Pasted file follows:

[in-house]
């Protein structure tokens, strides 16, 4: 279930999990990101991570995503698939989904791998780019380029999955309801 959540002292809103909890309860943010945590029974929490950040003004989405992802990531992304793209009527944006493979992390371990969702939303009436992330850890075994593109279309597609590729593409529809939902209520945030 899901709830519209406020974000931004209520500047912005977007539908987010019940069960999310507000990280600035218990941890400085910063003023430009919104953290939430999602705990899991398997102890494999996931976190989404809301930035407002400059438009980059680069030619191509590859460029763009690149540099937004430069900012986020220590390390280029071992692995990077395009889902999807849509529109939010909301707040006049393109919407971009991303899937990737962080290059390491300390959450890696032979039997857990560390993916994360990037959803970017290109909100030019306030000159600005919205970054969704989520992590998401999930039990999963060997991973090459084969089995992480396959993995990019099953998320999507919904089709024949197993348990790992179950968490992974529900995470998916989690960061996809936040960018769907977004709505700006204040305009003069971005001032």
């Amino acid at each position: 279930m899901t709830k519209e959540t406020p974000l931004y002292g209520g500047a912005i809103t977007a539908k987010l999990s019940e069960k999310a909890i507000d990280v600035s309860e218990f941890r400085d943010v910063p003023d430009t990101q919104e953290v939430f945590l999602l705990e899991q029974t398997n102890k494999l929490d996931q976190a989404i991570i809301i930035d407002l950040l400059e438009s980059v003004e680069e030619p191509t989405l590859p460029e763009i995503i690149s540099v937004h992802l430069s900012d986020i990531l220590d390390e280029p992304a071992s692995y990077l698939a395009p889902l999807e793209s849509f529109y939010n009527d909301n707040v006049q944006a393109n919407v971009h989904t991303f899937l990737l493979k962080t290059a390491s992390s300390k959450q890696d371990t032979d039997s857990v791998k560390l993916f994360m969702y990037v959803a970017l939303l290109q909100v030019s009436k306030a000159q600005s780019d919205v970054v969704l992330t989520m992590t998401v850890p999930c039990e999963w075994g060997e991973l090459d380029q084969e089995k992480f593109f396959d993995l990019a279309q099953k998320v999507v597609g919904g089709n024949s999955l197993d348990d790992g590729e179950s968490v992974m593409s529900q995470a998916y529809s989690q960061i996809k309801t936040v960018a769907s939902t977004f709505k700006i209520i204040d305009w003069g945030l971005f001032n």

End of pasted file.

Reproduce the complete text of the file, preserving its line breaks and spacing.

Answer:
[in-house]
């Protein structure tokens, strides 16, 4: 279930999990990101991570995503698939989904791998780019380029999955309801 959540002292809103909890309860943010945590029974929490950040003004989405992802990531992304793209009527944006493979992390371990969702939303009436992330850890075994593109279309597609590729593409529809939902209520945030 899901709830519209406020974000931004209520500047912005977007539908987010019940069960999310507000990280600035218990941890400085910063003023430009919104953290939430999602705990899991398997102890494999996931976190989404809301930035407002400059438009980059680069030619191509590859460029763009690149540099937004430069900012986020220590390390280029071992692995990077395009889902999807849509529109939010909301707040006049393109919407971009991303899937990737962080290059390491300390959450890696032979039997857990560390993916994360990037959803970017290109909100030019306030000159600005919205970054969704989520992590998401999930039990999963060997991973090459084969089995992480396959993995990019099953998320999507919904089709024949197993348990790992179950968490992974529900995470998916989690960061996809936040960018769907977004709505700006204040305009003069971005001032």
């Amino acid at each position: 279930m899901t709830k519209e959540t406020p974000l931004y002292g209520g500047a912005i809103t977007a539908k987010l999990s019940e069960k999310a909890i507000d990280v600035s309860e218990f941890r400085d943010v910063p003023d430009t990101q919104e953290v939430f945590l999602l705990e899991q029974t398997n102890k494999l929490d996931q976190a989404i991570i809301i930035d407002l950040l400059e438009s980059v003004e680069e030619p191509t989405l590859p460029e763009i995503i690149s540099v937004h992802l430069s900012d986020i990531l220590d390390e280029p992304a071992s692995y990077l698939a395009p889902l999807e793209s849509f529109y939010n009527d909301n707040v006049q944006a393109n919407v971009h989904t991303f899937l990737l493979k962080t290059a390491s992390s300390k959450q890696d371990t032979d039997s857990v791998k560390l993916f994360m969702y990037v959803a970017l939303l290109q909100v030019s009436k306030a000159q600005s780019d919205v970054v969704l992330t989520m992590t998401v850890p999930c039990e999963w075994g060997e991973l090459d380029q084969e089995k992480f593109f396959d993995l990019a279309q099953k998320v999507v597609g919904g089709n024949s999955l197993d348990d790992g590729e179950s968490v992974m593409s529900q995470a998916y529809s989690q960061i996809k309801t936040v960018a769907s939902t977004f709505k700006i209520i204040d305009w003069g945030l971005f001032n």